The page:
Halton Police Win International Award for Community Policing
Halton Regional Police are being recognized for their approach to community policing by the International Association of Chiefs of Police (IACP) at an annual conference in Philadelphia this week.
“In Halton we’ve adopted the concept of community safety and well-being and apply mobilization strategies across policing operations. This is a progression from traditional community policing models,” said Deputy Chief Nishan Duraiappah.
“Our focus is on reducing up-stream risk factors through multi-sector collaboration combined with the use of technology and analytics to reduce harm and victimization. The real work is done by the outstanding officers and civilians of the Halton police as well as our community partners who make it a reality.”
Since 1998, the IACP’s community policing award identifies and rewards best practices in community policing by recognizing services using cooperative partnerships to make local, national and global communities safer.
Halton is being recognized as a model for improved community policing through the application of collaborative risk-driven solutions to crime and social disorder. The award for community policing includes recognition of the exemplary use of technology to enhance community-police relations.
“Our effort to focus on community safety and well-being is driven by the support of our police services board, and the many community partners who keep Halton the safest and healthiest community in Canada,” said Police Chief Steve Tanner.
Photo courtesy of Halton Regional Police
Halton police implemented a regional community mobilization model designed to address community challenges through collaboration, prevention and proactive partnerships to mitigate risk in the community.
HRPS launched a centralized regional community mobilization bureau in January 2017, and says it remains at the forefront of community-based policing by continually seeking out opportunities for effective multi-sector collaboration.
Community safety and well-being strategies have been applied to all policing operations, the service says, and multi-sector collaborative initiatives conducted include: the situation table, mobile crisis rapid response team, community outreach and support team, crisis aftercare, regional diversity engagement, Project Lifesaver, elementary and high school officer programs, police ethnic and cultural education program, Youth in Policing Initiative (YIPI), and global event/local response program.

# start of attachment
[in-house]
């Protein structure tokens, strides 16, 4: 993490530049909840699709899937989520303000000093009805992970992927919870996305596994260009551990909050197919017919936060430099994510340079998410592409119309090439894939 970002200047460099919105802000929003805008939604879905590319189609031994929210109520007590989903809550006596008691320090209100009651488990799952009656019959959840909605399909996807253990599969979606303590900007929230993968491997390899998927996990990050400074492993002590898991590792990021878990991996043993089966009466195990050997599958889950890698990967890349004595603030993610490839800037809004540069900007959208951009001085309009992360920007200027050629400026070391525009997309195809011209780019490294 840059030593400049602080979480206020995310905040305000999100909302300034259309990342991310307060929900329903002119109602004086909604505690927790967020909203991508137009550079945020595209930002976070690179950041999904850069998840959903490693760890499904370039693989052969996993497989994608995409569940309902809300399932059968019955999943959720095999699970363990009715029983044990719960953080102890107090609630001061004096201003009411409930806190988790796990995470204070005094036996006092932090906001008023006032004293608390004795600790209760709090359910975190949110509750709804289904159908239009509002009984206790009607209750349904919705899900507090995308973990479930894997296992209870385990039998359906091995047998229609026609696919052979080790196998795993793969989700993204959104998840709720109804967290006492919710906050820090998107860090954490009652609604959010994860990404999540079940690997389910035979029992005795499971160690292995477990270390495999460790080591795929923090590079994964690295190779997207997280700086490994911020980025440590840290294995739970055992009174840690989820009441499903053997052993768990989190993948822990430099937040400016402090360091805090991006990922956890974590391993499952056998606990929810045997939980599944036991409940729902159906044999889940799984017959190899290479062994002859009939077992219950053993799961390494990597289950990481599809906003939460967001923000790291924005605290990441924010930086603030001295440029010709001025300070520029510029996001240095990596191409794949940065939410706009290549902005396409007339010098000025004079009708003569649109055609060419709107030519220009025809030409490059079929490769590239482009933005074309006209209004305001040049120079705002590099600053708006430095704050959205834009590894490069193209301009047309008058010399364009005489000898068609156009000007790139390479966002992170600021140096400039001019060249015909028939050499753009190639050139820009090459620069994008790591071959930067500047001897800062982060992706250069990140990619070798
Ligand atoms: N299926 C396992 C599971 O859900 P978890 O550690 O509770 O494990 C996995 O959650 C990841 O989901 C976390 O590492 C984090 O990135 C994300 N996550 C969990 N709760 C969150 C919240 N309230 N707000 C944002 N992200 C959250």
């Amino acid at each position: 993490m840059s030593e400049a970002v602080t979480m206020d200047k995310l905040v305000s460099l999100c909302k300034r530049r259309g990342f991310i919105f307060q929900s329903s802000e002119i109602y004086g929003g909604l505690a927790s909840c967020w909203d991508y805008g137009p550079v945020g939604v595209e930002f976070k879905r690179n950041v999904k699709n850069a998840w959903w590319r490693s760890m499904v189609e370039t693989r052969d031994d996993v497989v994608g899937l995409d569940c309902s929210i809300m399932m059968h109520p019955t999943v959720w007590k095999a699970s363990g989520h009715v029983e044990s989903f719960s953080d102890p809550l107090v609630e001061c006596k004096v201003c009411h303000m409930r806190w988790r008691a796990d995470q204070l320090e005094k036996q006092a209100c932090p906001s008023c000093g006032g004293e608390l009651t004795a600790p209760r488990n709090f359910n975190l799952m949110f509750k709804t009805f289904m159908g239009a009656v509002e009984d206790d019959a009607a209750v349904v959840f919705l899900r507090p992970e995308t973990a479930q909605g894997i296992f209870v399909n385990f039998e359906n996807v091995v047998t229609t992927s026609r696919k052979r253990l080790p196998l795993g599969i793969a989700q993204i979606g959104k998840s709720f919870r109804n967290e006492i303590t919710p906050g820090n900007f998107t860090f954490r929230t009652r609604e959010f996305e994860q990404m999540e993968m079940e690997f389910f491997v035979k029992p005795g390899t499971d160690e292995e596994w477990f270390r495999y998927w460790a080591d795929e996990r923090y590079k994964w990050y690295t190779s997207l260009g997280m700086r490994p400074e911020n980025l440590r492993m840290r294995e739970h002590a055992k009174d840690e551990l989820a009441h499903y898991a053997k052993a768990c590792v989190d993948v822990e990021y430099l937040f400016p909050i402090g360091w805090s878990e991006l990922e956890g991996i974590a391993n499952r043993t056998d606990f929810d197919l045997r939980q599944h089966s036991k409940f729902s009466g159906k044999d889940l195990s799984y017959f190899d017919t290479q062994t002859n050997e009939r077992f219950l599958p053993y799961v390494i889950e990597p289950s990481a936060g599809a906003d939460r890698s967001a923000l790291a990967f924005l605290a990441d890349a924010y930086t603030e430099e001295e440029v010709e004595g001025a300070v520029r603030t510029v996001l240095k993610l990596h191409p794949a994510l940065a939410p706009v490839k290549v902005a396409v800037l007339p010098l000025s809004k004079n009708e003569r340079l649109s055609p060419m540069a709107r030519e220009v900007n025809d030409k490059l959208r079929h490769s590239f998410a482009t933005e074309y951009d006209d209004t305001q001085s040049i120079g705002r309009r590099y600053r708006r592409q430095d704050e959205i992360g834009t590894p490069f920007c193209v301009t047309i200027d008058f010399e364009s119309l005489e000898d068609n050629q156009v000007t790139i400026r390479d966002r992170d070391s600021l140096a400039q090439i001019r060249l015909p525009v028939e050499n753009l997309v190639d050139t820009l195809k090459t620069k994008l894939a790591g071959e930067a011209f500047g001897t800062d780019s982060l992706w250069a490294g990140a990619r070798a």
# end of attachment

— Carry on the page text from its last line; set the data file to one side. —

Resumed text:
“It was the robust and ongoing exchange of information with community partners that led to the development of these specialized initiatives and strategies,” reads a news release.
HRPS and Halton Region have prepared a community safety and well-being plan. It’s billed as a “leading-edge, innovative approach to greater collaborative partnerships across various sectors to improve community well-being.”
This approach is highlighted by the ‘situation table,’ where a group of key community partners meet and address situations of elevated risk cases. The goal is to determine an approach to address and mitigate risks to community safety. Members include, but are not limited to, health, social services, housing, diversity and faith-based partners.
Some of the work that the HRPS has championed includes a regional diversity engagement forum, which connects police with diverse regional partners and religious centres.
Through this particular partnership, HRPS designed #PREVENT, a local response plan to significant global events.
Police also work with faith-based community partners to offer emergency planning and catalogue floor plans for buildings where people assemble, enabling rapid and coordinated incident response through in-car computers.
Project Lifesaver Halton is another collaborative initiative that HRPS, Halton Region and a private sector organization launched in January 2017. Project Lifesaver Halton is a proactive life protection program for individuals living with cognitive disorders. The program combines radio technology with a coordinated police response to assist in locating wandering and disorientated loved ones.
This shift to a regional model enables the efforts of each of Halton’s four municipalities to be delivered in an integrated and consistent way and enhances the ability to serve the diverse needs of the community by developing programs in partnership with community partners, say police.
These partnerships amplify the focus on operational service delivery priorities: mental health and addictions, traffic safety, priority populations, and focus on crime.
“Responding to community needs is at the forefront of our community policing approach. Halton’s community safety and well-being plan will enable us to respond to issues as they emerge and before they take deeper root,” said Halton Regional Police Services Board chairman and Oakville Mayor Rob Burton.
The IACP conference attracts at least 15,000 attendees and represents police from more than 146 countries internationally.
The award, sponsored by Cisco Systems, is presented to a law enforcement agency that has demonstrated outstanding community policing initiatives globally.